After four years in the country, European Union Ambassador Marchel Gerrmann (MG) is leaving the country at the end of his tour of duty. In this exclusive interview with our staff writer GOLDEN MATONGA, he discusses current affairs and the state of EU-Malawi cooperation. Excerpts:
As you leave office, how do you describe the current state of EU and Malawi-relations?
The relations between EU and Malawi are changing. The programmes we are supporting are focused on accelerating growth, creating jobs and supporting vulnerable Malawians. For examples, in agriculture, we have just started the 100 million euro Kulima programme which targets 400 000 farming families to help them work better with technologies so that they can produce more yields and work in a more commercial manner and uplift themselves out of poverty. At the same time, we are investing in skills of people.
We are investing huge sums of money in technical and community colleges. We are investing more to keep girls longer in schools. We are also working in the field of governance. We support school feeding and social cash transfer programmes, and the justice sector, which is facing a number of challenges.
How has the change from direct budget support to development support worked out?
There are two important aspects. First, the programmes that we have now—although outside government—still support government priorities so we are supporting government programmes. Kulima is a government programme for the agriculture only that we don’t channel money through the budget. That said, we still want to return to budget support. Budget support remains an important modality but we can only do that when the circumstances are right. We have agreed with government on a roadmap back to budget support. We have agreed a number of benchmarks that have to be met before we start discussing budget support. Let me also commend government that important improvements have been made when it comes to public financial management, they have made a quite a bit of progress.
Secondly, there are still challenges with public finance, for instance, the main area where we want improvement; it’s not by chance that when you open newspapers you see a string of controversial procurements often connected to corruption. If government is able to start doing procurement in a transparent and predictable manner, macroeconomic stability must continue, then we can start talking about budget support. But if they don’t improve on procurement, we won’t return to budget support.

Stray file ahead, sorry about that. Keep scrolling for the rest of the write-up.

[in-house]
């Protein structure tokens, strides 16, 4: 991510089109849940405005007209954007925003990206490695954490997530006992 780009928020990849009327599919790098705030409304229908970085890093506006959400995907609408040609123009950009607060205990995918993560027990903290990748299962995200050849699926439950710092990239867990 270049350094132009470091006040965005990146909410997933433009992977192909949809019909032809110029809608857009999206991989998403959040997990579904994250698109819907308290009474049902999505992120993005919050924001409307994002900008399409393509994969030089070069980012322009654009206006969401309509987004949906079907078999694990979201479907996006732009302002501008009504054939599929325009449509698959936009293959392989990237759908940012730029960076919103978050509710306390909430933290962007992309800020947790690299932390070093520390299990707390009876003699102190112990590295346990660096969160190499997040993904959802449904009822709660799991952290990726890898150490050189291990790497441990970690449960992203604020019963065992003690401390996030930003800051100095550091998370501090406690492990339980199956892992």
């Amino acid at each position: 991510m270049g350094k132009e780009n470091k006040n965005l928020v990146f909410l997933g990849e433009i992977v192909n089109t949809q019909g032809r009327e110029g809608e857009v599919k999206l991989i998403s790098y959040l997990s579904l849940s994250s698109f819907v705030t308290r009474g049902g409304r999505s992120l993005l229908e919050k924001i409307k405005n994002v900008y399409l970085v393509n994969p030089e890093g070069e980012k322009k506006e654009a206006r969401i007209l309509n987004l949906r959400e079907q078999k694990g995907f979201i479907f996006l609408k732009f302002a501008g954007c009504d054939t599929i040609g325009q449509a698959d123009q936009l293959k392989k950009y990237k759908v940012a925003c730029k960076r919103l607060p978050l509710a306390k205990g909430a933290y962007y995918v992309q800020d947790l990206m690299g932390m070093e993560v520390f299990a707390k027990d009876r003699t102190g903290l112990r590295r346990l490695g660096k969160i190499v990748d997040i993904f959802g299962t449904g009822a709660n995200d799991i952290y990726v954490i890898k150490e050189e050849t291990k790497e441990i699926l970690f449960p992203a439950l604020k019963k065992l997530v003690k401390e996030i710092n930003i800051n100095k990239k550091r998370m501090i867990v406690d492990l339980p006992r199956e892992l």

The EU has just clocked 40 years of working in the country, is Malawi making any progress?
I think the country is making progress although there is not enough progress. I have always said, what Malawi needs above everything else is more private sector investment. Government and development partners don’t generate jobs or economic growth.
The enabling environment to make Malawi attractive to investors is probably number one priority. As development partners we can help develop capacity, improve the infrastructure, access to water, power supply—as we are doing with the Malawi-Mozambique Interconnection project. We can help with technical assistance, with access to credit, but the bottom line is that Malawi needs private sector investment and in order to do so, government has to work on the policy environment. Malawi is not an island in the world. Malawi is a country competing for investment in the world. So there is more that needs to be done for Malawi to improve the enabling environment for doing business.
What is your assessment on the fight against corruption?
I think it is more and more realised, not just in Malawi but also elsewhere that corruption is real. If corruption is not controlled, there is not going to be meaningful development. It is not just one element that you can easily take out. It is a comprehensive challenge that needs a comprehensive response. The best way is preventing corruption. Improve public finance management, tighten procurement processes, and improve accountability and access to information.
Often, when I say something about corruption as the EU or other development partners, its big news and you see headlines in the newspaper. It seems as if we are just focusing on corruption. I think that is not the case. We also have to understand where we are coming from. As EU we are investing maybe a 100 to 150 million euros a year in Malawi. And this is a huge investment. We want to continue helping Malawi to reach her development goals. Hence, we also want to assure the taxpayer [in the EU] that the government we are supporting can use it’s own resources efficiently. So for us to sustain this kind of high level investment in Malawi, we will continue to speak out on corruption.
You are leaving amid the huge corruption scandal at Police, what has been the EU reaction to this development?
I think I have made my views very clear, these are serious findings. It is now up to the Anti-Corruption Bureau [ACB] to investigate these issues further and we hope there will be no interference in the way it does its investigations and it can do that fully and independently.
Lastly, Malawi goes to the polls next year. How do you assess the country’s electoral preparedness?
Let me emphasises that Malawi has a good track record of organising credible elections and smooth transfer of power. But when it comes to the legal reforms, progress has not been impressive. Overall, I am optimistic.